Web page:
Three Imaginary Girls

Seattle's Indie-Pop Press – Music Reviews, Film Reviews, and Big Fun


This is an issue I've been thinking about for the past few days and I'd love it if both writers and fans chimed in with their thoughts.

Here's the sitch: Ann Powers, the music critic for the Los Angeles Times wrote an unflattering review of a recent show by Tina Turner, who is 68 years old. Of course, a performer of Turner's stature has a large fan base who didn't appreciate Powers' criticism. She wrote on The Times' blog:

Most of the letters that poured in stressed Turner's veteran status, and suggested that it was wrong for me to criticize her singing either because of her age or because she is such a venerable presence in pop history.

So, here's my question: is there a point when an artist becomes off-limits to criticism?

I've seen many greats in their mid-to-later years, and each deals with the challenges of age differently. Bobby "Blue" Bland developed an odd yowl that apparently served to clear his throat. Iggy Pop, his half-century-old body fit but frankly strange-looking, plays up his own alien presence with antic moves. Cher does a lot of graceful posing in her elaborate costumes. Willie Nelson (who still sounds pretty good) relies on a razor-sharp band.

For many fans, just being in the presence of an elder artist confers residual magic. The notion that the crowd's adulation elevates the artist applies to most arena or stadium shows, but it's especially felt when "legends" perform. This takes us into the realm of pop music as religious ritual. Who are we to judge the gods and goddesses?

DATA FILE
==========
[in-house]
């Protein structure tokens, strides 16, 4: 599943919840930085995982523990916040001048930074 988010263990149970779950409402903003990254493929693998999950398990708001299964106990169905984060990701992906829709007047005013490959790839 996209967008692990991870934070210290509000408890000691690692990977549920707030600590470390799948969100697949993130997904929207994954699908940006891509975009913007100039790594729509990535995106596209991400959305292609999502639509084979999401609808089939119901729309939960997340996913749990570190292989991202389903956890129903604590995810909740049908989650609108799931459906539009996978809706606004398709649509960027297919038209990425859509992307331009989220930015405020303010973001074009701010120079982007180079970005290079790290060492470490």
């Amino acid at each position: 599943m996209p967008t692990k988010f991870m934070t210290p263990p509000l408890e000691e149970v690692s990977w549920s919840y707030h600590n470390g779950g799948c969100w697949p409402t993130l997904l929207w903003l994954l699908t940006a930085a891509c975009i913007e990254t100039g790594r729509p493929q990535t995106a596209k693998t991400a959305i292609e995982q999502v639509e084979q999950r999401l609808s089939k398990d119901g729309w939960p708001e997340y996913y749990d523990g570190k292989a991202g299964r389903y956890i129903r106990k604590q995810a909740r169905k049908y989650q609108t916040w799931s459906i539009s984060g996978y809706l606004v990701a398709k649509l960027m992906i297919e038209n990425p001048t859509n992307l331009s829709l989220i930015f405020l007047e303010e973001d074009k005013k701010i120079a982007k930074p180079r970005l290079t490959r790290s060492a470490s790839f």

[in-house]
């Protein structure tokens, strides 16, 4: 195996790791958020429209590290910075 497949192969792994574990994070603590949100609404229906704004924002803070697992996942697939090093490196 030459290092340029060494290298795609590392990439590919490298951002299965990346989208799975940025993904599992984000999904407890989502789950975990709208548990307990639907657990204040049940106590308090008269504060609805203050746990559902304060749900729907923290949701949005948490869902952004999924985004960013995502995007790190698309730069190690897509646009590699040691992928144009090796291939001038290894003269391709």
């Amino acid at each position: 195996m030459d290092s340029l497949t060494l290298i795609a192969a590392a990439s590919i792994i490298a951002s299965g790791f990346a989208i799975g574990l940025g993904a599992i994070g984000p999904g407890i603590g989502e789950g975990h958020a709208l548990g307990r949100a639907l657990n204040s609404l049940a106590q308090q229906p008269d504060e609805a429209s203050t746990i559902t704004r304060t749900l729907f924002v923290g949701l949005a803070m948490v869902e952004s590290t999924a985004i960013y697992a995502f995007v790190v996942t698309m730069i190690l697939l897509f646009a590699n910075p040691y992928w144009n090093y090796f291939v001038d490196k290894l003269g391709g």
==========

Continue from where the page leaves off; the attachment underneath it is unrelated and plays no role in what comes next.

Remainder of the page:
My instinct is to say that critics are necessary and they (we) act as a consumer guide for people who aren't superfans but I think the issue is more complex than that.

I probably write more live show reviews than any other writer here at TIG and have enjoyed the vast majority of them (and my reviews tend to indicate that). I think that is for a few reasons: I generally select shows that I already want to see or bands I am already familiar with (I like "The Colbert Report" and sleep too much to waste my time being somewhere I don't want to be) and I review a lot of touring bands, so the artists have usually been performing the same routine every night for a while and had time to work on their act before getting to the show I'm watching.

I've also seen my share of disappointing performances from legends. Watching Chuck Berry ogling some barely teenage girls he brought on stage to dance felt more than a little creepy and it was more than a little sad to see that Little Richard (one of my two or three favorite rockers of all time) could only remember the choruses to his songs and if I was reviewing those shows, I would report what I saw and heard. When I write my live show reviews I try to only answer the question "what happened last night?".

Then I think of certain legends, including Turner, are returning to the road because their fans demand it of them. Tina Turner is a legendary performer that has an amazing story. I hold her in the highest regard and she certainly has nothing to prove to the pop critic at the Los Angeles Times, let alone some guy at TIG with a dayjob.

In the end, I'll side with Powers (of course). We need more criticism, not less, and she is one of the best critics around. I don't think Turner (or The Rolling Stones or The Stooges or whoever) has earned a free pass (especially with what tickets are going for), I just don't think that at that point the shows are about their performances but about pleasing their audiences and by judging from the crowds willing to pay that kind of money for the right to see a Tina Turner, they've already had their say.

(via Idolator.)